Vegetarian chili (also known as chili sin carne, chili without meat, or chili) acquired wide popularity in the U.S. during the 1960s and 1970s with the rise of vegetarianism. It is also popular with those on a diet restricting the use of red meat. To make the chili vegetarian, the cook leaves out the meat or replaces it with a meat analogue, such as textured vegetable protein or tofu, or a complementary vegetable, such as potatoes. These chilis nearly always include beans. Variants may contain corn, squash, mushrooms, potatoes, and even beets. Corn, squash, and beans are known as the "Three Sisters" of Native American agriculture in the American Southwest. They were cultivated together, and complement each other as foods. Corn and beans together make a complete protein.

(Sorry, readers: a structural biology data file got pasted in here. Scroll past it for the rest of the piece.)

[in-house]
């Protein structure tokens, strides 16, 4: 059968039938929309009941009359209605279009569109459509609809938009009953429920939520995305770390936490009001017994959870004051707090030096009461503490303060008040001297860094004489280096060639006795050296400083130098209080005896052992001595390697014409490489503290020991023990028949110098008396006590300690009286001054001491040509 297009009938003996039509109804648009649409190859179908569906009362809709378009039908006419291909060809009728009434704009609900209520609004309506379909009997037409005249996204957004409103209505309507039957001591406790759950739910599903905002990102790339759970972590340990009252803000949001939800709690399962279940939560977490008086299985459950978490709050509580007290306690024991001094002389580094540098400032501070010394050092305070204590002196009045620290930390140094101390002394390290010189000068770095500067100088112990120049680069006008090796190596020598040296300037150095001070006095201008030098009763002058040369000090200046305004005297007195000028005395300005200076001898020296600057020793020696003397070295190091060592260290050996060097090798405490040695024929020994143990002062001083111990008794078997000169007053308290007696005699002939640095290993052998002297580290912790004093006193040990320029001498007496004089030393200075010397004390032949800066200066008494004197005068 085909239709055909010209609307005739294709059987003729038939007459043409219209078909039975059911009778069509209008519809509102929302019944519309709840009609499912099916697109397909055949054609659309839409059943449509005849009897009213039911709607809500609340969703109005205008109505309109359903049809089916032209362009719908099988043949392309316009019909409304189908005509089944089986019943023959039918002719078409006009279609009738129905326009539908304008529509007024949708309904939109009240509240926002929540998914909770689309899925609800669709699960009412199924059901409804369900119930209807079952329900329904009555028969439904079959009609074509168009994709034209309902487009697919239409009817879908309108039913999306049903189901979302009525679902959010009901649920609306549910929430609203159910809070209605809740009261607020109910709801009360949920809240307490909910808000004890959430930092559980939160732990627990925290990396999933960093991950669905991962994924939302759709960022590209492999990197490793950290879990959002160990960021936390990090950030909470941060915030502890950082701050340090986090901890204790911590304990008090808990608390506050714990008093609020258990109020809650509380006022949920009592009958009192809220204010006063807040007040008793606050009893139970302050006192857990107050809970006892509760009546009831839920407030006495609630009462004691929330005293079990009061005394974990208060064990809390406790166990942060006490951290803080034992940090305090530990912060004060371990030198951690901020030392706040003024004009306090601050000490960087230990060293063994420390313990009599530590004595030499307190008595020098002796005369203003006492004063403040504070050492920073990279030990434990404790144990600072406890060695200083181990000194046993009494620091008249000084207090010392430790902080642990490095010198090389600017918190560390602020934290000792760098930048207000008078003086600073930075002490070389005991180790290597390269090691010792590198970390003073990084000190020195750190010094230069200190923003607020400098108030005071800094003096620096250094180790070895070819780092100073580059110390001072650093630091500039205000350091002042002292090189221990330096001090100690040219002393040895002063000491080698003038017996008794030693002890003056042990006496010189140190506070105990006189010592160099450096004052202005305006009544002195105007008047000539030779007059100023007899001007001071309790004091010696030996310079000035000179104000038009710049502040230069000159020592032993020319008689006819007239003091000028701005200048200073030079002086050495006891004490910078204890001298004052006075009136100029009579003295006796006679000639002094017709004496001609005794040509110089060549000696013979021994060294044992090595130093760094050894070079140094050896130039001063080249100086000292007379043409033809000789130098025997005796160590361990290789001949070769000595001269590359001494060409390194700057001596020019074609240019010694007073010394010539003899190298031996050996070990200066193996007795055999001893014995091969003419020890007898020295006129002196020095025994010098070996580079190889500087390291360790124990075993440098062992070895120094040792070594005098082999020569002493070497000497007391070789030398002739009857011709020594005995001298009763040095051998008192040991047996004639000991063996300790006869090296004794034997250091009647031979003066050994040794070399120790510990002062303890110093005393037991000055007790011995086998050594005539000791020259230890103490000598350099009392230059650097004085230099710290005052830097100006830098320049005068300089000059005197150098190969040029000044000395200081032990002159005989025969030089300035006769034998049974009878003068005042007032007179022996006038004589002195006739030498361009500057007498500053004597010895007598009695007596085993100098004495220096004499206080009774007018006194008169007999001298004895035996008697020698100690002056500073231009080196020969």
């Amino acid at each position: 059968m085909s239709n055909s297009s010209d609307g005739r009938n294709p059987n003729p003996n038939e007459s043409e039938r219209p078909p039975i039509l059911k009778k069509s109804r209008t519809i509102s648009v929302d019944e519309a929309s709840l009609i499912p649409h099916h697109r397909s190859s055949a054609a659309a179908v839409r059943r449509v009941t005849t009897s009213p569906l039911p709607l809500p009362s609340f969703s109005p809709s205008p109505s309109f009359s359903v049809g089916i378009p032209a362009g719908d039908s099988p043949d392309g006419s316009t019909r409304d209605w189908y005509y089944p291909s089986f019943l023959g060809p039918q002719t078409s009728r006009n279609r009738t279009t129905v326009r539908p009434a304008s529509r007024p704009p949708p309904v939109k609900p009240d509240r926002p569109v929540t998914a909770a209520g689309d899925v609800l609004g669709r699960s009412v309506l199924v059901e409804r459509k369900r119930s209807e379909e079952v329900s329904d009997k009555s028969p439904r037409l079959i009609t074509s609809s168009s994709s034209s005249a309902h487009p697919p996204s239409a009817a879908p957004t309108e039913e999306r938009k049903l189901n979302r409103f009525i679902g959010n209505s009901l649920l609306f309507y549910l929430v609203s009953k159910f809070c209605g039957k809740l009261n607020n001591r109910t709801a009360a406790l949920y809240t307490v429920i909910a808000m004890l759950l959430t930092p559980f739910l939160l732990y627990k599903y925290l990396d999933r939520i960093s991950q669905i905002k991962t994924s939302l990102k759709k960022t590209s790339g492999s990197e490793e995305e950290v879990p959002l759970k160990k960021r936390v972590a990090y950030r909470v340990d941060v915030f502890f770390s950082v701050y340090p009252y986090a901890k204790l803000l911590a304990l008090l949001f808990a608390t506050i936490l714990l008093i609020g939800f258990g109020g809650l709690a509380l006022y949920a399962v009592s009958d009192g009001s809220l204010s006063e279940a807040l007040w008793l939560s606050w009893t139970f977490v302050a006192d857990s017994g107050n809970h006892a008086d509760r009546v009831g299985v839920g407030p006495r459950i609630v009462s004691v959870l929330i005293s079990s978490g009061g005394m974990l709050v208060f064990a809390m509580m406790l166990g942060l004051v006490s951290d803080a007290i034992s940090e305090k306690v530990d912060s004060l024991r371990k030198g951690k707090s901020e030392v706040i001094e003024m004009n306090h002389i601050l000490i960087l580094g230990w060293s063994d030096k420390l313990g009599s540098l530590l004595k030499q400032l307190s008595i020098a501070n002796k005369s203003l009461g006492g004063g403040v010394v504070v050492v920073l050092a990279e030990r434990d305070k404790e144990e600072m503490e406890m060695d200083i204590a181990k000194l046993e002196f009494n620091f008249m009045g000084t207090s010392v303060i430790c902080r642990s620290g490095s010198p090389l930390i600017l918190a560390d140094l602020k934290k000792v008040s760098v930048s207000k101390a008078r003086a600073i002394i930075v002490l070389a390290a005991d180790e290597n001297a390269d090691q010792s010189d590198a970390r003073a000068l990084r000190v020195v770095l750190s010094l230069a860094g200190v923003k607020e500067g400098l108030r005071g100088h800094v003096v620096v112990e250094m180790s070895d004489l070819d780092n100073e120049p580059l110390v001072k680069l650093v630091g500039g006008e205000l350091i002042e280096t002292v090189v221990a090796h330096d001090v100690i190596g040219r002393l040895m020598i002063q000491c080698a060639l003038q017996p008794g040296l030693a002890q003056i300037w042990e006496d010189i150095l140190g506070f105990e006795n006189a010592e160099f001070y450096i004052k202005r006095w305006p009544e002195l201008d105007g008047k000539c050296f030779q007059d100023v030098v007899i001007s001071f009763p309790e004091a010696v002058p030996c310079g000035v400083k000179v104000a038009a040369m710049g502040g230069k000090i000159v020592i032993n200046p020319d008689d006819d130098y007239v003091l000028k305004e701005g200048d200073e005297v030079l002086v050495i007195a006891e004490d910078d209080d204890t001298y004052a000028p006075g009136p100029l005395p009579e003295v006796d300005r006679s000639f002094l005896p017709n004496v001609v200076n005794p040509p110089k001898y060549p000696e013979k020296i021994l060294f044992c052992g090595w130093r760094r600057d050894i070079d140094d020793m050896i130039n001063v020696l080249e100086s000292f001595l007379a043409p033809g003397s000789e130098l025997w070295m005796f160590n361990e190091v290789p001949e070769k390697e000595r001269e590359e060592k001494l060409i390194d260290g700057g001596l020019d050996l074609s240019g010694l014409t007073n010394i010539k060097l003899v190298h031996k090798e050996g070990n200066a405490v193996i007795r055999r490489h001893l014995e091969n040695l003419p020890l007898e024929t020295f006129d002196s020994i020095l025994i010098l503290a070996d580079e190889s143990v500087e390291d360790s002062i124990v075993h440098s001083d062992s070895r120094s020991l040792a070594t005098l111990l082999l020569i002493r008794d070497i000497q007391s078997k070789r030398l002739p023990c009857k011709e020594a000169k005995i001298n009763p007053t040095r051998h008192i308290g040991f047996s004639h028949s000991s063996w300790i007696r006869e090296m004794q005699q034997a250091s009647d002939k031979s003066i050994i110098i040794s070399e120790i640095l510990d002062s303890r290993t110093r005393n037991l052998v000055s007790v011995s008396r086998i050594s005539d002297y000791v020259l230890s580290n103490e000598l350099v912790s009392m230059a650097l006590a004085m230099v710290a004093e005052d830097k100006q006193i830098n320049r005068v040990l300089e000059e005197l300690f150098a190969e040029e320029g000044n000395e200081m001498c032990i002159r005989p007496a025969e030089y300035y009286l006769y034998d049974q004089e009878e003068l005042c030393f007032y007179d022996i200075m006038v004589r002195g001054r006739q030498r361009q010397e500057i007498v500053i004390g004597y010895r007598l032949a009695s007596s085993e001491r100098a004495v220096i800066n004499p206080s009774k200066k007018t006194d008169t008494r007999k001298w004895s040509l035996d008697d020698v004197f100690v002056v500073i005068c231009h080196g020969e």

Recipes Edit

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